# Price discriminating monopolist question

A price discriminating monopolist sells in two markets. Inverse demand in market 1 is given by: $$P_1(Q_1) = 80 - (1/2)Q_1$$ and inverse demand in market 2 is given by: $$P_2(Q_2) = 100 - Q_2$$ The monopolist's cost function is $C(Q) = (Q_1 + Q_2)^2$
a. Formulate the monopoly's function as a function of $Q_1$ and $Q_2$.
b. Calculate the monopoly's profit maximizing quantity sold in markets 1 and 2 and the corresponding prices.

Now suppose the government forbids price discrimination, so the monopolist can only set a single price for the two markets.

c. Compute the monopoly price and quantity.
d. How much is sold in market 1 and market 2, respectively?
e. Was the government intervention beneficial for social welfare or not?

a. This one is straightforward. $$= Q_1(80 - Q_1/2) + Q_2(100 - Q_2) - (Q_1 + Q_2)^2$$ b. This one I believed to be straightforward - set MR = MC. Thus, $$MR_1 = 80 - Q_1$$ $$MR_2 = 100 - 2Q_2$$ $$MC_1 = 2Q_1$$ $$MC_2 = 2Q_2$$ which gives $$(Q_1, Q_2, P_1, P_2) = (\frac{80}{3}, 25, \frac{200}{3}, 75)$$ c. This is where I start to get a bit messed up. Setting $P_1 = P_2$ gives a total demand function $$Q_1 + Q_2 = Q = 260 - 3P$$ I then solve for price, and get $$MR = \frac{260}{3} - \frac{2Q}{3}$$ and $$MC = 2Q$$ Thus, I'm left with $$(P,Q) = (75.8333, 32.5)$$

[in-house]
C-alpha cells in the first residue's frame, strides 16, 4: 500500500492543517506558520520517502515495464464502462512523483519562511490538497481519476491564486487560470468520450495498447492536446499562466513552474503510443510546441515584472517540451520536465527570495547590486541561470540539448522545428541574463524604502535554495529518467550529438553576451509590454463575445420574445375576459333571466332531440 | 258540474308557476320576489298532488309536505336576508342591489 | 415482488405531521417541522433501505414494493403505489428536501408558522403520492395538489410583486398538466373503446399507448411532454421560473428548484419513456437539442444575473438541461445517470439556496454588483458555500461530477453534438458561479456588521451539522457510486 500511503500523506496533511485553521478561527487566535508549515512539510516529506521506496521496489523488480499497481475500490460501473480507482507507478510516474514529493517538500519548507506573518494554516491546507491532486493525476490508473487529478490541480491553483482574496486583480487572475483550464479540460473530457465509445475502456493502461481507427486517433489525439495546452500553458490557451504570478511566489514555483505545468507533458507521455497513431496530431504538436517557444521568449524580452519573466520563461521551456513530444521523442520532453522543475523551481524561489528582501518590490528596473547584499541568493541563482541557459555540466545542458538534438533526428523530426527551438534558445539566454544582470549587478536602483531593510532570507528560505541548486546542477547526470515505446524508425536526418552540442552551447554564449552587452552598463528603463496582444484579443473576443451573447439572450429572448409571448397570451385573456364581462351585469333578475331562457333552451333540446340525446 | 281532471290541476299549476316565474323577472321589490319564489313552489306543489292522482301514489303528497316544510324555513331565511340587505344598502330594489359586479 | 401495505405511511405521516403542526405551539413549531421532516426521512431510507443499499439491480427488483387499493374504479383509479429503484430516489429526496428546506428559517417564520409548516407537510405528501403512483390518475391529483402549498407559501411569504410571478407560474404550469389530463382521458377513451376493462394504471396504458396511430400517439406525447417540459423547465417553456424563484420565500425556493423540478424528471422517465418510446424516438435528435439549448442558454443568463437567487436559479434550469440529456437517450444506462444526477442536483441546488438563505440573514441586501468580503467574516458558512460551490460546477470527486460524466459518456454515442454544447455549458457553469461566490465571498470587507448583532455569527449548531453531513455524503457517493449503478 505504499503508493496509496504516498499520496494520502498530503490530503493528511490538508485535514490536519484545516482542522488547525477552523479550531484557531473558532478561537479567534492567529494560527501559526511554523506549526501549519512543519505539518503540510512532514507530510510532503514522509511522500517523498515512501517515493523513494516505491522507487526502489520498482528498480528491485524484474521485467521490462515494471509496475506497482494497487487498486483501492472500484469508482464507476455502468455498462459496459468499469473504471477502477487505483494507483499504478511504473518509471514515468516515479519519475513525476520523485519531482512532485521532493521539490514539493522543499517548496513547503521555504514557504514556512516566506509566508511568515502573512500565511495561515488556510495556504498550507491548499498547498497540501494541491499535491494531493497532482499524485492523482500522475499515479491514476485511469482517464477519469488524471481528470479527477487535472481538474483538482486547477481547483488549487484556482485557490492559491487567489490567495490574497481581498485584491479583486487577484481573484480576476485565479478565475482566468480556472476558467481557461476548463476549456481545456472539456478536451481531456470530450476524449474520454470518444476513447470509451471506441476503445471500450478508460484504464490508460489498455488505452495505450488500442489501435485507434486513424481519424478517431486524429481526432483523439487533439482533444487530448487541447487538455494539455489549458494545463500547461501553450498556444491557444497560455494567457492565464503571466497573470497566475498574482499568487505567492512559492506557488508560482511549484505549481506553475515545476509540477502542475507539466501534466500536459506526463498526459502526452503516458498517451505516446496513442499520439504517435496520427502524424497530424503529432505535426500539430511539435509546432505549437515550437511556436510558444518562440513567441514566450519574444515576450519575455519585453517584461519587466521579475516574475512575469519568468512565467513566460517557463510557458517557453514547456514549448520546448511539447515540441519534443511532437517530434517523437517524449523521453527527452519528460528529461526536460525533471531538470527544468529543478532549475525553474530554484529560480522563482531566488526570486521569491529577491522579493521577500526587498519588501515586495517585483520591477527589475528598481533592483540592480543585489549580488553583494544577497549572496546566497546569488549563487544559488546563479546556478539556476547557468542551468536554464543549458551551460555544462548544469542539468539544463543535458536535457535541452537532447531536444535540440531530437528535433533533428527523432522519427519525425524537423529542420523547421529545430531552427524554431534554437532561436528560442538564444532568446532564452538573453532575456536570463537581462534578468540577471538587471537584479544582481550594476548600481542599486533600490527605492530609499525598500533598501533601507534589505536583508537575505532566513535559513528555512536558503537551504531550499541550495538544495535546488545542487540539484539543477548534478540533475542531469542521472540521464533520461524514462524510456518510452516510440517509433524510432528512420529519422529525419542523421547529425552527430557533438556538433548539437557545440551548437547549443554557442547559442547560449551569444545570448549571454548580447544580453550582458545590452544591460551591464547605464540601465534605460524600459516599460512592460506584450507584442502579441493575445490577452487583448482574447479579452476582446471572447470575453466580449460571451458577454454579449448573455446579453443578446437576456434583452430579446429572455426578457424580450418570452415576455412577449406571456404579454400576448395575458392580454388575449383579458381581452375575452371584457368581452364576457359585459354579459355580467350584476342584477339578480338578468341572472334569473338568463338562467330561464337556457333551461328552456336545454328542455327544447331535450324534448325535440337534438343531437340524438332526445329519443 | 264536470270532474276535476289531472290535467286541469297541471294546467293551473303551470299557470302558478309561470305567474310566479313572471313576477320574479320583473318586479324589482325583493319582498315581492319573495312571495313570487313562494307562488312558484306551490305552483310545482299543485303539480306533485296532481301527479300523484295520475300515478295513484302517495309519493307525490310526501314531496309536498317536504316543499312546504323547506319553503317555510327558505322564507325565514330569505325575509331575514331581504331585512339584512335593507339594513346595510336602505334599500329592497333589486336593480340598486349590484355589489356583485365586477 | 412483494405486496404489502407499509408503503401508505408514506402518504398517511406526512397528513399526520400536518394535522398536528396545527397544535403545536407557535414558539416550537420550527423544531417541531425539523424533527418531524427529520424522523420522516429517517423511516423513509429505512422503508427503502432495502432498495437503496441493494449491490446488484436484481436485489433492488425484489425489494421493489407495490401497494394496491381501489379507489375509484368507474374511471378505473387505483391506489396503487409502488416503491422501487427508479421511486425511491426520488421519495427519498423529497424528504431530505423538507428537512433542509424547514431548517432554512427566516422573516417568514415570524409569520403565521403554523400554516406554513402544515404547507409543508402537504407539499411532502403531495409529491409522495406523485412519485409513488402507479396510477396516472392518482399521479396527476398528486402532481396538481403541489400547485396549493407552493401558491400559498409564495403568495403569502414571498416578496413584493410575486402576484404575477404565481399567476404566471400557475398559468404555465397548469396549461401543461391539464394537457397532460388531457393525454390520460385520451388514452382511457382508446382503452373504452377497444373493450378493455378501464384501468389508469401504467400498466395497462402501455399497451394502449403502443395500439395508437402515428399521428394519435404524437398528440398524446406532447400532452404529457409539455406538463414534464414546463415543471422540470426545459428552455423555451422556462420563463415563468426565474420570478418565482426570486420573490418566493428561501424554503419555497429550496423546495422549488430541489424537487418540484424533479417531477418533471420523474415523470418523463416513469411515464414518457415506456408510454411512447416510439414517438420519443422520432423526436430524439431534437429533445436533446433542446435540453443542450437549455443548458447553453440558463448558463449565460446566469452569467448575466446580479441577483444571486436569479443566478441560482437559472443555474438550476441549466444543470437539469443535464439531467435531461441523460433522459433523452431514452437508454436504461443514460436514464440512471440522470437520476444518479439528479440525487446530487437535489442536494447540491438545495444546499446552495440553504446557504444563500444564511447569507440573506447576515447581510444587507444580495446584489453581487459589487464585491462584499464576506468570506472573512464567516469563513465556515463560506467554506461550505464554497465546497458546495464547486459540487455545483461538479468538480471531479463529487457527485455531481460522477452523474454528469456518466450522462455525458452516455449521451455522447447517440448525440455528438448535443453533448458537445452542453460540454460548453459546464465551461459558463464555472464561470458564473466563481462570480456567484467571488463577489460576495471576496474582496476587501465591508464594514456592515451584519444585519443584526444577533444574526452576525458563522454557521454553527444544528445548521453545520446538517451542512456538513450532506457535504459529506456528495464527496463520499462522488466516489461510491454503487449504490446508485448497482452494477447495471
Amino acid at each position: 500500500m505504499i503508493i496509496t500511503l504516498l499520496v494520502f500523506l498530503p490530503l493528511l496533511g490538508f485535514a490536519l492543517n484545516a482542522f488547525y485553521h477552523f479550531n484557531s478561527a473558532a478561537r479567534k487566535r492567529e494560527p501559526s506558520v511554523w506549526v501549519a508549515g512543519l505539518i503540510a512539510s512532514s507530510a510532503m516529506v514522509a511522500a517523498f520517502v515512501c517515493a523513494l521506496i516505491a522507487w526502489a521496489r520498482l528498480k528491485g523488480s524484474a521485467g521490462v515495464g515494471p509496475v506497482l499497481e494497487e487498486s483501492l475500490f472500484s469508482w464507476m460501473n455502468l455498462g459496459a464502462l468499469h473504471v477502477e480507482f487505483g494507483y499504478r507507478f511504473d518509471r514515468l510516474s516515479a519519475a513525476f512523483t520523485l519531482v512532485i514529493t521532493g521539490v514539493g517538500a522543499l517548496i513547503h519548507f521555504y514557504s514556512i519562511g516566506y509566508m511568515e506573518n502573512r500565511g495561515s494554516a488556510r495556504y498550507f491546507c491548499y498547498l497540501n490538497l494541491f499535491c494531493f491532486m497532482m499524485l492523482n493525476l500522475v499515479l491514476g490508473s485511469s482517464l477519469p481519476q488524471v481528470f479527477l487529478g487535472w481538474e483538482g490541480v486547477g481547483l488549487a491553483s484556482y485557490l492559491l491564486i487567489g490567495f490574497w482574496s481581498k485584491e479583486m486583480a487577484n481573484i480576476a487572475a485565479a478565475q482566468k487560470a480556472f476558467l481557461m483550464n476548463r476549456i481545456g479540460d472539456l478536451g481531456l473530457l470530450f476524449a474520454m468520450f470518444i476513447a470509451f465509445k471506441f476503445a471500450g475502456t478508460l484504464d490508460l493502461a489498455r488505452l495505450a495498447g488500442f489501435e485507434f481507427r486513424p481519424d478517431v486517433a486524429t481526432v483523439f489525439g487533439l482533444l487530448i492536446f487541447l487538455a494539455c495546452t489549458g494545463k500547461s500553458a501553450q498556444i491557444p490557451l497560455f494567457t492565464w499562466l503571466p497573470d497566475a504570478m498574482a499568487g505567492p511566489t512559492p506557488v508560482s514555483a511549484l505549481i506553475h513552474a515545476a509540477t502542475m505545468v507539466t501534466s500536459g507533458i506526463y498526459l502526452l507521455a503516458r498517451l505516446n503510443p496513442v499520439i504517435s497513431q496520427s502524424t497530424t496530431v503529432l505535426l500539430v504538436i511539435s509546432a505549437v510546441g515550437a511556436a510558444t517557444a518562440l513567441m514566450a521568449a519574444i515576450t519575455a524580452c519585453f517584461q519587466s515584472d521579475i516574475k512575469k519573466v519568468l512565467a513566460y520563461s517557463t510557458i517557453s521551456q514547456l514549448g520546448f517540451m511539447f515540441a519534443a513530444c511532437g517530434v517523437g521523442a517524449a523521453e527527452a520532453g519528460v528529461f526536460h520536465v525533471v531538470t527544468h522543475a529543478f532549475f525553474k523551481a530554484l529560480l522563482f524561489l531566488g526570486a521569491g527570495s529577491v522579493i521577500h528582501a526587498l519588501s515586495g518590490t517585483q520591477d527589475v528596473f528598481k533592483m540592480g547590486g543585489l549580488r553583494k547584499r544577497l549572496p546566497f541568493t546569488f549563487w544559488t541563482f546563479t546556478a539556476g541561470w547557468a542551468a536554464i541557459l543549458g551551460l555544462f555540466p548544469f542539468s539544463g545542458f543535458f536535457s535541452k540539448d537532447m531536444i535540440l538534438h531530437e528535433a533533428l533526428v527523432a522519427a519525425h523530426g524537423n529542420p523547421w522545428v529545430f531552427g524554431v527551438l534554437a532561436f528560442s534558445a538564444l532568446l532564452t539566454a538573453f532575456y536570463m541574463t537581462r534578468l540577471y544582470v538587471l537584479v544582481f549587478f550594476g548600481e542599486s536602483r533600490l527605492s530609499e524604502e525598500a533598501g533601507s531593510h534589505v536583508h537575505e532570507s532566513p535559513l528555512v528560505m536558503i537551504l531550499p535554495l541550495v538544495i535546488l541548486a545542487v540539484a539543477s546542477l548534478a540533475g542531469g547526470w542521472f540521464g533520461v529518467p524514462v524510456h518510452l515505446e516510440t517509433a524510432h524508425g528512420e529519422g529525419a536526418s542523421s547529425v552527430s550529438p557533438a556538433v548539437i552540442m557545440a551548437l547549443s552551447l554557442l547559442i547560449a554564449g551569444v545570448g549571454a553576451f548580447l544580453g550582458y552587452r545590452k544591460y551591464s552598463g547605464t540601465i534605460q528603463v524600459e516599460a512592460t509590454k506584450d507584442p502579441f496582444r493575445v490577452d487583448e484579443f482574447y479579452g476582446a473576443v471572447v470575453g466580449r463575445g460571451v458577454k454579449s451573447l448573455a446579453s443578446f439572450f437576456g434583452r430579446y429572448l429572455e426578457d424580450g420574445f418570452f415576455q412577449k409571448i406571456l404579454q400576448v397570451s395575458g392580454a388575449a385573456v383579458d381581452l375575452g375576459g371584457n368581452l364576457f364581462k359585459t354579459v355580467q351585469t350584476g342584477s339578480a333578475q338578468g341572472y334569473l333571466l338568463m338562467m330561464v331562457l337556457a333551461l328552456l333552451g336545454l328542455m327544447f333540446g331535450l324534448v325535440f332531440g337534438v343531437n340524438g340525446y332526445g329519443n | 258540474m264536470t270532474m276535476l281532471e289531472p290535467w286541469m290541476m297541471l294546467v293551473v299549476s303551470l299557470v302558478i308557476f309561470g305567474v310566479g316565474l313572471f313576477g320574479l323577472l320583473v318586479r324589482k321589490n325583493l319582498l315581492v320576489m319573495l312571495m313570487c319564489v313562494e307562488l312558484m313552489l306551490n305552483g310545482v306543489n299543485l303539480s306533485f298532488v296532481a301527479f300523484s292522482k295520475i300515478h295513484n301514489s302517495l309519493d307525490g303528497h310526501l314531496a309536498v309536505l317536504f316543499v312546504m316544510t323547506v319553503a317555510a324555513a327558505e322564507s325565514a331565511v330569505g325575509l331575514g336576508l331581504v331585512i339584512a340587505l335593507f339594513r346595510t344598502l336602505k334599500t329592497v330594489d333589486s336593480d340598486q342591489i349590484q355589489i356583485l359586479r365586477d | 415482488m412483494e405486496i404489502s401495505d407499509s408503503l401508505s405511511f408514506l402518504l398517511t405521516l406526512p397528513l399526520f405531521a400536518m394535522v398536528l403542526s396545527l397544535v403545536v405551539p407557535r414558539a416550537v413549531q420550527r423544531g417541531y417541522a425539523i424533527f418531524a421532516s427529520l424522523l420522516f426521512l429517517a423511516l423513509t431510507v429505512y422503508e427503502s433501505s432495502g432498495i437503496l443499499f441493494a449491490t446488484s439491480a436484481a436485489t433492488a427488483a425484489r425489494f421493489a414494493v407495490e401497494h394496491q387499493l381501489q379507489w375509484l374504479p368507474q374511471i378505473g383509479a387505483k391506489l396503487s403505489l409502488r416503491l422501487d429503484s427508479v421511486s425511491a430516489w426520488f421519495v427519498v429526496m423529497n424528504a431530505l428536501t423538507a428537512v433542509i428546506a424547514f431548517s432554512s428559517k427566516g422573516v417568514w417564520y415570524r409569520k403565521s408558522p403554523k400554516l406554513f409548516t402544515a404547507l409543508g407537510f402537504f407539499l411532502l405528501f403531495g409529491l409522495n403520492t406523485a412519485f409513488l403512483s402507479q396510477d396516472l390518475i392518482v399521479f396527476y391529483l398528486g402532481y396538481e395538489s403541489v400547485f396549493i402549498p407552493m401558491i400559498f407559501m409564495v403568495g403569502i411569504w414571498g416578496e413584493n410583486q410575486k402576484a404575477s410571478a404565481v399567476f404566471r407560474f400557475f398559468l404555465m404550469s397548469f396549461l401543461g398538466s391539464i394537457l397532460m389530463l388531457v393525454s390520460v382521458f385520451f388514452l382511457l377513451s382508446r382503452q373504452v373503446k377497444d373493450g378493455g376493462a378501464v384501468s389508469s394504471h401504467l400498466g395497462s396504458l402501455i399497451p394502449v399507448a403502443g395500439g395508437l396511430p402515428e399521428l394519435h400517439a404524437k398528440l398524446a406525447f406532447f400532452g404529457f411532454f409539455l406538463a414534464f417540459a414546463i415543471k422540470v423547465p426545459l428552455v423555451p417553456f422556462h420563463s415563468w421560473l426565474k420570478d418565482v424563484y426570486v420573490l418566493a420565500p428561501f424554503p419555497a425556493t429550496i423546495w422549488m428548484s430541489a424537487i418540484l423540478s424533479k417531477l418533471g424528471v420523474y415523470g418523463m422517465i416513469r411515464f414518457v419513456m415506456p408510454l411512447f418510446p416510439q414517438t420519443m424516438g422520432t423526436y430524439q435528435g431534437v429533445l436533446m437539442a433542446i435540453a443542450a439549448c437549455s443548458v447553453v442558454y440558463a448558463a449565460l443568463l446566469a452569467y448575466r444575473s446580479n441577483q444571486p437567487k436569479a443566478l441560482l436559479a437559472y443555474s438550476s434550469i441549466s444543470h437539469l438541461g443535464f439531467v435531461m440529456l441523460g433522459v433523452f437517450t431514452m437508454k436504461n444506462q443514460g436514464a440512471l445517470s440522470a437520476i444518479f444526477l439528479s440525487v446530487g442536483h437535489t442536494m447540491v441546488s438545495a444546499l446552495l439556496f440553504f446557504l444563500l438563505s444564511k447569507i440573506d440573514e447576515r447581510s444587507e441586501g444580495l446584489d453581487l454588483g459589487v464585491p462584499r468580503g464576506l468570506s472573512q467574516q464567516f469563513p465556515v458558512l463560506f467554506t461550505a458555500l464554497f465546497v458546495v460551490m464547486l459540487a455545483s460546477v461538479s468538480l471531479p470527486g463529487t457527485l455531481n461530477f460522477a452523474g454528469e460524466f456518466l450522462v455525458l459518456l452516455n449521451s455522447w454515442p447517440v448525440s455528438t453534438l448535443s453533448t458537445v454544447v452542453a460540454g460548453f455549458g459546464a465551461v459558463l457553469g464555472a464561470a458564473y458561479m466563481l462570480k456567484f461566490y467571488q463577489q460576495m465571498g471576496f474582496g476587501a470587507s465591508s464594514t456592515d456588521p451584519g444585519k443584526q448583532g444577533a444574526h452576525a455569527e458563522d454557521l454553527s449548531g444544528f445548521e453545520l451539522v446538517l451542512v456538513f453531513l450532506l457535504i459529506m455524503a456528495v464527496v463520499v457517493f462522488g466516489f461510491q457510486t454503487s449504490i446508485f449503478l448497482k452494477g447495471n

However, I feel as though I must have made a mistake. The profit when the monopolist is able to price discriminate actually ends up being lower than the profit when limited to one price. This surely can't be the case - where is my thinking going wrong here? Is my methodology off?

• Wouldn't that make sense that the monopolist's profit is higher when he can charge different customers the maximum price for that customer? Oct 2, 2017 at 1:58
• @CWill that certainly does make sense - I actually mistyped, because it in fact turns out that the profit is lower when he's able to price discriminate. Thus, I'm afraid my methods might be incorrect. Oct 2, 2017 at 2:06
• Why do you say $MC_i=2Q_i$? Oct 2, 2017 at 6:43
• @Ubiquitous $$C(Q_1, Q_2) = (Q_1 + Q_2)^2$$ $$Q_1 + Q_2 = Q_i$$ $$C(Q_i) = (Q_i)^2$$ $$MC_i = 2Q_i$$ Or do you mean for $i \in 1,2$? This I was unsure about. Oct 2, 2017 at 13:53
• I meant $i\in1,2$. Marginal cost for good $1$ is calculated as $\partial C/\partial Q_1=2(Q_1+Q_2)$. So it is only true that $MC_1=2Q_1$ if $Q_2=0$. But you are looking for a solution in which $Q_1$ and $Q_2$ are both different from zero, so you have used the wrong marginal cost function. Oct 2, 2017 at 14:41

I think if the government prohibits price discrimination, then the sum of MR in each market should equal to the MC: $$2(Q_1+Q_2) = 180 - Q_1 - 2Q_2$$ Also the price in each market should be the same: $$P_1 = P_2$$. Therefore: $$80-Q_1/2 = 100-Q_2$$. Aligning these two equations we get $$Q_1 = 20; Q_2 = 30; P_1=P_2 = 70.$$ Hope this helps!